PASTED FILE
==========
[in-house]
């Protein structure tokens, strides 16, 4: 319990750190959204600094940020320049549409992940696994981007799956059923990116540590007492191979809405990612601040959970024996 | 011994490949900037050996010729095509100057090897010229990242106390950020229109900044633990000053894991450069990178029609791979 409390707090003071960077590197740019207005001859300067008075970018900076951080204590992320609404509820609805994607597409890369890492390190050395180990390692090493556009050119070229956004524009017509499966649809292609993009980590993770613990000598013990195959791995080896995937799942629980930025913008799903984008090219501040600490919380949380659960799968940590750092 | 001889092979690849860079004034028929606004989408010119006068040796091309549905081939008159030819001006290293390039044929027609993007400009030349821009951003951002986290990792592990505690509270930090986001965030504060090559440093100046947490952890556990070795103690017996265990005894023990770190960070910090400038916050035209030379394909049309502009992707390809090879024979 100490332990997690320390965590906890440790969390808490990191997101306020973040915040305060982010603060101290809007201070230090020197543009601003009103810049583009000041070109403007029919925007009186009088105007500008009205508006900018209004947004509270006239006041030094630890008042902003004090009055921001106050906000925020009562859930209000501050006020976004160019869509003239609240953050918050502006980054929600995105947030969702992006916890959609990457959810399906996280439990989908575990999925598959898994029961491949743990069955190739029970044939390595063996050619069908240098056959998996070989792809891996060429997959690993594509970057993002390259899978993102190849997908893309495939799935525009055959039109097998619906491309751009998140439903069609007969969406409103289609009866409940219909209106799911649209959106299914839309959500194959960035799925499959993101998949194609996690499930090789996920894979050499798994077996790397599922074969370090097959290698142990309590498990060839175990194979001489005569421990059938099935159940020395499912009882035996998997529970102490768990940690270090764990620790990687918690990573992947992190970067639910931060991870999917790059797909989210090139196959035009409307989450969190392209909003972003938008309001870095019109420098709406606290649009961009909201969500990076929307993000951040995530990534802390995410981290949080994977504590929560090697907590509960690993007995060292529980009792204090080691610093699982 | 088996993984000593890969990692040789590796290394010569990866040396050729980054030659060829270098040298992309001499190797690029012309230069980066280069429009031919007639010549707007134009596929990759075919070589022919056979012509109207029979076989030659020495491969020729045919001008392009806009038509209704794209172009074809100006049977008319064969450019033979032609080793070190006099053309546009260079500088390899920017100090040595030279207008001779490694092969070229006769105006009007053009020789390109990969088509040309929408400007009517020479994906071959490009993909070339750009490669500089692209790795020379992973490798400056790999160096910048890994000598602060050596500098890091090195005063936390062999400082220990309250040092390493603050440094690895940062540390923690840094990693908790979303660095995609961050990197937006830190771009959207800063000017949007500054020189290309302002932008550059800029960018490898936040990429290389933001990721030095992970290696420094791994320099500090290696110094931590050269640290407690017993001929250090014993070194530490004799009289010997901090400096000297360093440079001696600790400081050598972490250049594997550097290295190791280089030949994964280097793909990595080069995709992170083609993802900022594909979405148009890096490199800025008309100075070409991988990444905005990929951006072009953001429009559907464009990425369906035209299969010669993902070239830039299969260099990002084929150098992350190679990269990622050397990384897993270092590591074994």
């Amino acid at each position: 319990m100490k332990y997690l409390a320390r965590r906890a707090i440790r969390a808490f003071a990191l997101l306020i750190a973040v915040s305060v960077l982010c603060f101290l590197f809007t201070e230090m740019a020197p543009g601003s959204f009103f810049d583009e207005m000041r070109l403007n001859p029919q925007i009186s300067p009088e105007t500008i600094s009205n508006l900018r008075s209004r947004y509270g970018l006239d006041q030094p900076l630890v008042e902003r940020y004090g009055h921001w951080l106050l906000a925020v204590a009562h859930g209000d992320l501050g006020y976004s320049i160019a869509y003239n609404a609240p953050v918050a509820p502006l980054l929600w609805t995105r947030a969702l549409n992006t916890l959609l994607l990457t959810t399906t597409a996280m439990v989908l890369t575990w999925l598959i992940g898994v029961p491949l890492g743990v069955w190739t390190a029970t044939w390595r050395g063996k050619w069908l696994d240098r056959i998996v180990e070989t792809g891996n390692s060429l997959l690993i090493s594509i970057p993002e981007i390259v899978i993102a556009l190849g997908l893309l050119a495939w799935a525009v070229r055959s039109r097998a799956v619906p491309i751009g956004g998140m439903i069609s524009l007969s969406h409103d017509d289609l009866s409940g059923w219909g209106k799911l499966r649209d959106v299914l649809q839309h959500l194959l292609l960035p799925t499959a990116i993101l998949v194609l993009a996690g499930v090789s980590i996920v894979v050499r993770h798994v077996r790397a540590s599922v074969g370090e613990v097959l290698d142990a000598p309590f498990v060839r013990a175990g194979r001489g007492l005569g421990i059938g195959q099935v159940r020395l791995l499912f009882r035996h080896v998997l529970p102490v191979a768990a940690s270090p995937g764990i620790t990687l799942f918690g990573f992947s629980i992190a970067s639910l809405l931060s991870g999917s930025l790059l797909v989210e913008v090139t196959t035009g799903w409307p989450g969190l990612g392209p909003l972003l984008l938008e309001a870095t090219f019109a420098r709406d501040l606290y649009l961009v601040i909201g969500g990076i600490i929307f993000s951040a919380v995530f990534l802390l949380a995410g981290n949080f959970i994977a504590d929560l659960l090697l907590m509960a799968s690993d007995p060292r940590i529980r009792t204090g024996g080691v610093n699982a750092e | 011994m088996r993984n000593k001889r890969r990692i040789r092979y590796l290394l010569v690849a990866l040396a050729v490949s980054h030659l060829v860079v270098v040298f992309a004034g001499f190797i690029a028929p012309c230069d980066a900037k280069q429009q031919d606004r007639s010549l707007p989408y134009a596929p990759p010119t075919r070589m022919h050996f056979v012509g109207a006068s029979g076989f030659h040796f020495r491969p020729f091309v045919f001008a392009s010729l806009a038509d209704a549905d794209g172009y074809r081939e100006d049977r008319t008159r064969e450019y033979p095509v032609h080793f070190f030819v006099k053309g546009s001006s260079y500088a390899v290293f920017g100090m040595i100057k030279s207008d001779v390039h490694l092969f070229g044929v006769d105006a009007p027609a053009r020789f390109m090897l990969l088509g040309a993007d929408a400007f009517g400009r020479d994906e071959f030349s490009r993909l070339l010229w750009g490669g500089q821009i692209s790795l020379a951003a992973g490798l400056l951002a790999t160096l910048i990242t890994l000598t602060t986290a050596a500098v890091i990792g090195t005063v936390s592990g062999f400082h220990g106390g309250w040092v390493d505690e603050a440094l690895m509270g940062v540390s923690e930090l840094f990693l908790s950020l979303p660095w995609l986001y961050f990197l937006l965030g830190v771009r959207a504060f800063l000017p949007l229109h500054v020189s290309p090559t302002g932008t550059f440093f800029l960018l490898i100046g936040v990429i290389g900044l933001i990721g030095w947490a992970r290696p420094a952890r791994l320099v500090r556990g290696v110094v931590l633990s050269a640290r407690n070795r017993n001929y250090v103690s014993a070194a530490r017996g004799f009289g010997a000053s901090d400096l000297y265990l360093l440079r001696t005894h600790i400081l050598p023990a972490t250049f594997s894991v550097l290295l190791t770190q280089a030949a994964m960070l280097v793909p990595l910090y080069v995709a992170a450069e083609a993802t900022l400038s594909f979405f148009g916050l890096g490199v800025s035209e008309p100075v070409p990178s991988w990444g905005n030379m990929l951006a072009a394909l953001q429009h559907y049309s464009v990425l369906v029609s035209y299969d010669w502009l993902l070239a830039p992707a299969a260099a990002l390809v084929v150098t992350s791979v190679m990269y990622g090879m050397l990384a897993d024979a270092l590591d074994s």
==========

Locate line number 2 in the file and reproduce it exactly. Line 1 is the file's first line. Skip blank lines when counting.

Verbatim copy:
């Protein structure tokens, strides 16, 4: 319990750190959204600094940020320049549409992940696994981007799956059923990116540590007492191979809405990612601040959970024996 | 011994490949900037050996010729095509100057090897010229990242106390950020229109900044633990000053894991450069990178029609791979 409390707090003071960077590197740019207005001859300067008075970018900076951080204590992320609404509820609805994607597409890369890492390190050395180990390692090493556009050119070229956004524009017509499966649809292609993009980590993770613990000598013990195959791995080896995937799942629980930025913008799903984008090219501040600490919380949380659960799968940590750092 | 001889092979690849860079004034028929606004989408010119006068040796091309549905081939008159030819001006290293390039044929027609993007400009030349821009951003951002986290990792592990505690509270930090986001965030504060090559440093100046947490952890556990070795103690017996265990005894023990770190960070910090400038916050035209030379394909049309502009992707390809090879024979 100490332990997690320390965590906890440790969390808490990191997101306020973040915040305060982010603060101290809007201070230090020197543009601003009103810049583009000041070109403007029919925007009186009088105007500008009205508006900018209004947004509270006239006041030094630890008042902003004090009055921001106050906000925020009562859930209000501050006020976004160019869509003239609240953050918050502006980054929600995105947030969702992006916890959609990457959810399906996280439990989908575990999925598959898994029961491949743990069955190739029970044939390595063996050619069908240098056959998996070989792809891996060429997959690993594509970057993002390259899978993102190849997908893309495939799935525009055959039109097998619906491309751009998140439903069609007969969406409103289609009866409940219909209106799911649209959106299914839309959500194959960035799925499959993101998949194609996690499930090789996920894979050499798994077996790397599922074969370090097959290698142990309590498990060839175990194979001489005569421990059938099935159940020395499912009882035996998997529970102490768990940690270090764990620790990687918690990573992947992190970067639910931060991870999917790059797909989210090139196959035009409307989450969190392209909003972003938008309001870095019109420098709406606290649009961009909201969500990076929307993000951040995530990534802390995410981290949080994977504590929560090697907590509960690993007995060292529980009792204090080691610093699982 | 088996993984000593890969990692040789590796290394010569990866040396050729980054030659060829270098040298992309001499190797690029012309230069980066280069429009031919007639010549707007134009596929990759075919070589022919056979012509109207029979076989030659020495491969020729045919001008392009806009038509209704794209172009074809100006049977008319064969450019033979032609080793070190006099053309546009260079500088390899920017100090040595030279207008001779490694092969070229006769105006009007053009020789390109990969088509040309929408400007009517020479994906071959490009993909070339750009490669500089692209790795020379992973490798400056790999160096910048890994000598602060050596500098890091090195005063936390062999400082220990309250040092390493603050440094690895940062540390923690840094990693908790979303660095995609961050990197937006830190771009959207800063000017949007500054020189290309302002932008550059800029960018490898936040990429290389933001990721030095992970290696420094791994320099500090290696110094931590050269640290407690017993001929250090014993070194530490004799009289010997901090400096000297360093440079001696600790400081050598972490250049594997550097290295190791280089030949994964280097793909990595080069995709992170083609993802900022594909979405148009890096490199800025008309100075070409991988990444905005990929951006072009953001429009559907464009990425369906035209299969010669993902070239830039299969260099990002084929150098992350190679990269990622050397990384897993270092590591074994």